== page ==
The economy make still be in the doldrums but it’s a great time to learn how earn money as a consultant. As employers reduce permanent employees paradoxically opportunities for self-employed consultants have grown. It’s a good time to be a specialist.
Of course this means different things in different professions. As a doctor or dentist you can get valuable experience as a locum and opportunities for travel. For some it’s a stop gap, for others it’s a career in its own right with consulting opportunities opening up on the path less travelled: health insurance, private medical sector, pharmaceuticals, you name it. For IT professionals there are opportunities across IT – where businesses have always bought in specialist advice.
Whether you end up consulting to your old employers or branch out in a different direction, consulting requires a chance of mindset. Your ability to earn money becomes dependent on finding contracts or clients. But you choose. It’s a more flexible way of working and it can be a good way to broaden your experience more quickly. Many also say closing the door on workplace politics makes consulting less stressful!
Maximising your earnings as a consultant comes down to the nature of your work and protecting your consulting income. Your earning power is limited by whether you want to be a part-time or full-time consultant and the nature of your skills. In our experience many consultants are not driven primarily by monetary reward. But it is worth mentioning the money side of things. Because consultants are self-employed your earnings are dependent on you being fit and healthy and finding work! Particularly if you have a family, you need to give some thought to what would happen if you were unable to work or if work dried up. Some consultants already have investments; maybe an income earning property portfolio. Others don’t have a nest egg or savings. To protect against loss of earnings through illness, think about taking out an income protection policy. To guard against work drying up, it’s sensible to have a contingency fund in place – all businesses need working capital. Research opportunities carefully before you make the switch. Make business / professional connections and have a Plan B.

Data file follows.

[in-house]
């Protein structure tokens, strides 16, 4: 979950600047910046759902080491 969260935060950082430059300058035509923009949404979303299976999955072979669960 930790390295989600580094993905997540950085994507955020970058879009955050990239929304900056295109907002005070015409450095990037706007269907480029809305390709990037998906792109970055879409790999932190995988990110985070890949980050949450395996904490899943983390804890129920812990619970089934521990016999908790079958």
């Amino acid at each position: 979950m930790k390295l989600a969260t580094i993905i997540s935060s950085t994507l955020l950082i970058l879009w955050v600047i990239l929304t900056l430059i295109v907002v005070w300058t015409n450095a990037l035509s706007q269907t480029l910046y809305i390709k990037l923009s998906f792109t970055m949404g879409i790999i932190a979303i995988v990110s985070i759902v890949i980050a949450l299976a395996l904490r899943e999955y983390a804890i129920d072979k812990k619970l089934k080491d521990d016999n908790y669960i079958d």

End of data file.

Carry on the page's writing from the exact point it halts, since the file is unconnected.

Finally, not everyone adapts to consulting. Maintaining professional accreditations and well-placed networking will always be a good investment. That applies even if you should you decide consulting isn’t going to work out long-term.